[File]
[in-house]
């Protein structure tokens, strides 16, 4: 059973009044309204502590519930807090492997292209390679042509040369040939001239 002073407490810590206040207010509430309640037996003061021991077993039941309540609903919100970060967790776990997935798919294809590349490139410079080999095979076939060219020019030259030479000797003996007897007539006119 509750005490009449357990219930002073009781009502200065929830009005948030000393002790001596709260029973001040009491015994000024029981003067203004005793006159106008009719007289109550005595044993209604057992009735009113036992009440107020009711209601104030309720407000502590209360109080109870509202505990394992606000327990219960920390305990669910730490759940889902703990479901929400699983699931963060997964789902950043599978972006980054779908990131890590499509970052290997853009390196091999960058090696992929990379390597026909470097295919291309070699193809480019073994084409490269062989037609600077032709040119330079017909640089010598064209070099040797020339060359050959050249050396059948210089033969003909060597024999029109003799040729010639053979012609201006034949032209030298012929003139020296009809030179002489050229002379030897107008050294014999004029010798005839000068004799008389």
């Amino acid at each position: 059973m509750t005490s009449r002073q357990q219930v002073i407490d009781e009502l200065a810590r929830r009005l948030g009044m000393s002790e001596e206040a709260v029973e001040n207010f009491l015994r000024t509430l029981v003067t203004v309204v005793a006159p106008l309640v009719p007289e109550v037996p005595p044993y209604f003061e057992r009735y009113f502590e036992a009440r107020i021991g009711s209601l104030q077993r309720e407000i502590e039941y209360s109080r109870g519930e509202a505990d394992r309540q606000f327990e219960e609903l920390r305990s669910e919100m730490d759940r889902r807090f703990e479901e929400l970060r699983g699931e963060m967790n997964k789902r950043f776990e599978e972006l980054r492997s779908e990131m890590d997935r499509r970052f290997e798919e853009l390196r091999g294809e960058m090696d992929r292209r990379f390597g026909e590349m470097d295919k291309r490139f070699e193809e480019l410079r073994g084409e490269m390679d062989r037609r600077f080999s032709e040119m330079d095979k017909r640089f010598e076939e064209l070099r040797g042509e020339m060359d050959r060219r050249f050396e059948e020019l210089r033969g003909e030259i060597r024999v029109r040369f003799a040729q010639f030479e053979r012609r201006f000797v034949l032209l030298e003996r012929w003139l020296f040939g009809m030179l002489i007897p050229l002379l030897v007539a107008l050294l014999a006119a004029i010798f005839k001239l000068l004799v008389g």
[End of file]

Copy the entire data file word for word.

[in-house]
């Protein structure tokens, strides 16, 4: 059973009044309204502590519930807090492997292209390679042509040369040939001239 002073407490810590206040207010509430309640037996003061021991077993039941309540609903919100970060967790776990997935798919294809590349490139410079080999095979076939060219020019030259030479000797003996007897007539006119 509750005490009449357990219930002073009781009502200065929830009005948030000393002790001596709260029973001040009491015994000024029981003067203004005793006159106008009719007289109550005595044993209604057992009735009113036992009440107020009711209601104030309720407000502590209360109080109870509202505990394992606000327990219960920390305990669910730490759940889902703990479901929400699983699931963060997964789902950043599978972006980054779908990131890590499509970052290997853009390196091999960058090696992929990379390597026909470097295919291309070699193809480019073994084409490269062989037609600077032709040119330079017909640089010598064209070099040797020339060359050959050249050396059948210089033969003909060597024999029109003799040729010639053979012609201006034949032209030298012929003139020296009809030179002489050229002379030897107008050294014999004029010798005839000068004799008389």
């Amino acid at each position: 059973m509750t005490s009449r002073q357990q219930v002073i407490d009781e009502l200065a810590r929830r009005l948030g009044m000393s002790e001596e206040a709260v029973e001040n207010f009491l015994r000024t509430l029981v003067t203004v309204v005793a006159p106008l309640v009719p007289e109550v037996p005595p044993y209604f003061e057992r009735y009113f502590e036992a009440r107020i021991g009711s209601l104030q077993r309720e407000i502590e039941y209360s109080r109870g519930e509202a505990d394992r309540q606000f327990e219960e609903l920390r305990s669910e919100m730490d759940r889902r807090f703990e479901e929400l970060r699983g699931e963060m967790n997964k789902r950043f776990e599978e972006l980054r492997s779908e990131m890590d997935r499509r970052f290997e798919e853009l390196r091999g294809e960058m090696d992929r292209r990379f390597g026909e590349m470097d295919k291309r490139f070699e193809e480019l410079r073994g084409e490269m390679d062989r037609r600077f080999s032709e040119m330079d095979k017909r640089f010598e076939e064209l070099r040797g042509e020339m060359d050959r060219r050249f050396e059948e020019l210089r033969g003909e030259i060597r024999v029109r040369f003799a040729q010639f030479e053979r012609r201006f000797v034949l032209l030298e003996r012929w003139l020296f040939g009809m030179l002489i007897p050229l002379l030897v007539a107008l050294l014999a006119a004029i010798f005839k001239l000068l004799v008389g």